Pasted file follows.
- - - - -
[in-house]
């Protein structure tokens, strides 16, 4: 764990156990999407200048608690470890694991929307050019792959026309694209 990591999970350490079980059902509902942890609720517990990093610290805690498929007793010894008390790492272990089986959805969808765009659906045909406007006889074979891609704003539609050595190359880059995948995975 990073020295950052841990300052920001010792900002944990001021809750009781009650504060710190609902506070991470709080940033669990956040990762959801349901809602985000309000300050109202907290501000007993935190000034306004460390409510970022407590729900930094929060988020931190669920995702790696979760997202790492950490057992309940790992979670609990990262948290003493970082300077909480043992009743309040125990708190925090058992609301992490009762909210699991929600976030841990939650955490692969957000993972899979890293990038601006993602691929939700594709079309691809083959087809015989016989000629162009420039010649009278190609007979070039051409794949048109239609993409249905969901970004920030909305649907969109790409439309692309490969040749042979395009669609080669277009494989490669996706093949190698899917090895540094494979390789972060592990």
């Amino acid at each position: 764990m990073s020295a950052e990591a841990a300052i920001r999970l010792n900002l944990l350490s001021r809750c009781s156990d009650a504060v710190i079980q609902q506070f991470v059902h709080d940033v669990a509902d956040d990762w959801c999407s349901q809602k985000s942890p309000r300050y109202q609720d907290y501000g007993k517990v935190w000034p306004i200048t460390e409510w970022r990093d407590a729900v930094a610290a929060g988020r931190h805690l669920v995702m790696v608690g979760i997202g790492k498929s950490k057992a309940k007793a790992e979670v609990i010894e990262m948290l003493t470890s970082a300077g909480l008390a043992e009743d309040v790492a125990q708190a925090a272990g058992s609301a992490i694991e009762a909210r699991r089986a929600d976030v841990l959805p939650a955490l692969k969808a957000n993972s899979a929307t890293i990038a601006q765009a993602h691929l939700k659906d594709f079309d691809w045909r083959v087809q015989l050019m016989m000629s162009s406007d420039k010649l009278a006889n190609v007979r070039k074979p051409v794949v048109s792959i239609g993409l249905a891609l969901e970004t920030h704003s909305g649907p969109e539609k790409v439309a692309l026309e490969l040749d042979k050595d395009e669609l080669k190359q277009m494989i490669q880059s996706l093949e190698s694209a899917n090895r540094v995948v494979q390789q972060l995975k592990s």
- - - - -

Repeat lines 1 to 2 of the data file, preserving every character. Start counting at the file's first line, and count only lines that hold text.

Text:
[in-house]
């Protein structure tokens, strides 16, 4: 764990156990999407200048608690470890694991929307050019792959026309694209 990591999970350490079980059902509902942890609720517990990093610290805690498929007793010894008390790492272990089986959805969808765009659906045909406007006889074979891609704003539609050595190359880059995948995975 990073020295950052841990300052920001010792900002944990001021809750009781009650504060710190609902506070991470709080940033669990956040990762959801349901809602985000309000300050109202907290501000007993935190000034306004460390409510970022407590729900930094929060988020931190669920995702790696979760997202790492950490057992309940790992979670609990990262948290003493970082300077909480043992009743309040125990708190925090058992609301992490009762909210699991929600976030841990939650955490692969957000993972899979890293990038601006993602691929939700594709079309691809083959087809015989016989000629162009420039010649009278190609007979070039051409794949048109239609993409249905969901970004920030909305649907969109790409439309692309490969040749042979395009669609080669277009494989490669996706093949190698899917090895540094494979390789972060592990």